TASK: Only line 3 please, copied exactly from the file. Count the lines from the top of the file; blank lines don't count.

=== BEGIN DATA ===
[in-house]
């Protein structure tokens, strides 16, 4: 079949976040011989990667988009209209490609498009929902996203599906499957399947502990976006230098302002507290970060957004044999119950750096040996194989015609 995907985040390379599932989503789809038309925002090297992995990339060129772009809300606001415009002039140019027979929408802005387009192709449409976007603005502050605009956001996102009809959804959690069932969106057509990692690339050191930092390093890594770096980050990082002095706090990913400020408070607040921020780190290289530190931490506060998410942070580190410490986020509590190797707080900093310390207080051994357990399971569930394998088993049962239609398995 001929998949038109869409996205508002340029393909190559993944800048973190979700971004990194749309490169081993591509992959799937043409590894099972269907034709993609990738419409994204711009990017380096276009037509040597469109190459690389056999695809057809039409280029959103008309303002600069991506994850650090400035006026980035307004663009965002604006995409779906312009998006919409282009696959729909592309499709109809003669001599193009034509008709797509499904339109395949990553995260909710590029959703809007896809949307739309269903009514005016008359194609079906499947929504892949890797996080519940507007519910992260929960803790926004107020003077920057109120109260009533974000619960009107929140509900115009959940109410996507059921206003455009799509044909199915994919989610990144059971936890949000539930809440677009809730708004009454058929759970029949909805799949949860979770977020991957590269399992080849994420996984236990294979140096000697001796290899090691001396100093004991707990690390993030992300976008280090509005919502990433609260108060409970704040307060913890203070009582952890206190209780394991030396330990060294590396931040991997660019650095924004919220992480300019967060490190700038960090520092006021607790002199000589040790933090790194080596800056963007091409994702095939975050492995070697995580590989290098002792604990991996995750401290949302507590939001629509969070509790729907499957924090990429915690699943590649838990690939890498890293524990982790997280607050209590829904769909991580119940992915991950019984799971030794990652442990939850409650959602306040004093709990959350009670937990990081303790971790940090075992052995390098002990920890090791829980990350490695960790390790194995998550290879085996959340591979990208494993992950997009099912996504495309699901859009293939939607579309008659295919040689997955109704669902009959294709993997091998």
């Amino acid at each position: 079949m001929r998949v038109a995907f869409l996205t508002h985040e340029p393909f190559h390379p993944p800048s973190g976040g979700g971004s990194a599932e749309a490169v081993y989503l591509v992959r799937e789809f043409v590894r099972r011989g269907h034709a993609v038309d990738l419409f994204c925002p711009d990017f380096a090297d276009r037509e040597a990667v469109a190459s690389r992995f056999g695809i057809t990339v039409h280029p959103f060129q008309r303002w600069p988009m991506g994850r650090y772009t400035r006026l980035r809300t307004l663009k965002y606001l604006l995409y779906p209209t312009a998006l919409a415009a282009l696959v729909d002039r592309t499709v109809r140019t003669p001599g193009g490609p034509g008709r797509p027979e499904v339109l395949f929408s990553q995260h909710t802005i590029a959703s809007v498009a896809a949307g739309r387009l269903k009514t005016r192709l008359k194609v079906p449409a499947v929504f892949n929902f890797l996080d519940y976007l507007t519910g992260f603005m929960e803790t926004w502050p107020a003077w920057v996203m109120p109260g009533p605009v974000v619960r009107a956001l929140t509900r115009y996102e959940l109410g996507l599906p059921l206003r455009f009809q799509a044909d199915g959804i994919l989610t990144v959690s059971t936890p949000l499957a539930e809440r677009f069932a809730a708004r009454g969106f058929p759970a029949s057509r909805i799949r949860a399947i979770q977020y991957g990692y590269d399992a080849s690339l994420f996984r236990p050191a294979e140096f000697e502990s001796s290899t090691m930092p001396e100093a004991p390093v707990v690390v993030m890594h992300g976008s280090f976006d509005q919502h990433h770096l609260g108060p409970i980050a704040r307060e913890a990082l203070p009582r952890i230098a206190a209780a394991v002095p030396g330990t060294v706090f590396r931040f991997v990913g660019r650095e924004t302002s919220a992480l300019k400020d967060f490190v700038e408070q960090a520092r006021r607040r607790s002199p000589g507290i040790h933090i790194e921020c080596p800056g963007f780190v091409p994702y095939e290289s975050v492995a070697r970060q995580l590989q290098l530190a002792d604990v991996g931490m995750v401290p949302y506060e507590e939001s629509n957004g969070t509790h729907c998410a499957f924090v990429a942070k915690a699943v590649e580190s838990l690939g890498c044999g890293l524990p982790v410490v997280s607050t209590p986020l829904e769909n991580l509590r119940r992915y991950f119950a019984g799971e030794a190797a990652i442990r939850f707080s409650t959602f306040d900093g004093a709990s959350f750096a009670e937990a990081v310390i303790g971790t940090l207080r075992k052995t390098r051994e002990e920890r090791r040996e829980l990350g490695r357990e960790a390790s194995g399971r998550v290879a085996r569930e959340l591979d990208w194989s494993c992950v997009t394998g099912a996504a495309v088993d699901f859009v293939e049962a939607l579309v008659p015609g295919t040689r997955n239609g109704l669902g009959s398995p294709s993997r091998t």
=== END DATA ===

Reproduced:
């Amino acid at each position: 079949m001929r998949v038109a995907f869409l996205t508002h985040e340029p393909f190559h390379p993944p800048s973190g976040g979700g971004s990194a599932e749309a490169v081993y989503l591509v992959r799937e789809f043409v590894r099972r011989g269907h034709a993609v038309d990738l419409f994204c925002p711009d990017f380096a090297d276009r037509e040597a990667v469109a190459s690389r992995f056999g695809i057809t990339v039409h280029p959103f060129q008309r303002w600069p988009m991506g994850r650090y772009t400035r006026l980035r809300t307004l663009k965002y606001l604006l995409y779906p209209t312009a998006l919409a415009a282009l696959v729909d002039r592309t499709v109809r140019t003669p001599g193009g490609p034509g008709r797509p027979e499904v339109l395949f929408s990553q995260h909710t802005i590029a959703s809007v498009a896809a949307g739309r387009l269903k009514t005016r192709l008359k194609v079906p449409a499947v929504f892949n929902f890797l996080d519940y976007l507007t519910g992260f603005m929960e803790t926004w502050p107020a003077w920057v996203m109120p109260g009533p605009v974000v619960r009107a956001l929140t509900r115009y996102e959940l109410g996507l599906p059921l206003r455009f009809q799509a044909d199915g959804i994919l989610t990144v959690s059971t936890p949000l499957a539930e809440r677009f069932a809730a708004r009454g969106f058929p759970a029949s057509r909805i799949r949860a399947i979770q977020y991957g990692y590269d399992a080849s690339l994420f996984r236990p050191a294979e140096f000697e502990s001796s290899t090691m930092p001396e100093a004991p390093v707990v690390v993030m890594h992300g976008s280090f976006d509005q919502h990433h770096l609260g108060p409970i980050a704040r307060e913890a990082l203070p009582r952890i230098a206190a209780a394991v002095p030396g330990t060294v706090f590396r931040f991997v990913g660019r650095e924004t302002s919220a992480l300019k400020d967060f490190v700038e408070q960090a520092r006021r607040r607790s002199p000589g507290i040790h933090i790194e921020c080596p800056g963007f780190v091409p994702y095939e290289s975050v492995a070697r970060q995580l590989q290098l530190a002792d604990v991996g931490m995750v401290p949302y506060e507590e939001s629509n957004g969070t509790h729907c998410a499957f924090v990429a942070k915690a699943v590649e580190s838990l690939g890498c044999g890293l524990p982790v410490v997280s607050t209590p986020l829904e769909n991580l509590r119940r992915y991950f119950a019984g799971e030794a190797a990652i442990r939850f707080s409650t959602f306040d900093g004093a709990s959350f750096a009670e937990a990081v310390i303790g971790t940090l207080r075992k052995t390098r051994e002990e920890r090791r040996e829980l990350g490695r357990e960790a390790s194995g399971r998550v290879a085996r569930e959340l591979d990208w194989s494993c992950v997009t394998g099912a996504a495309v088993d699901f859009v293939e049962a939607l579309v008659p015609g295919t040689r997955n239609g109704l669902g009959s398995p294709s993997r091998t």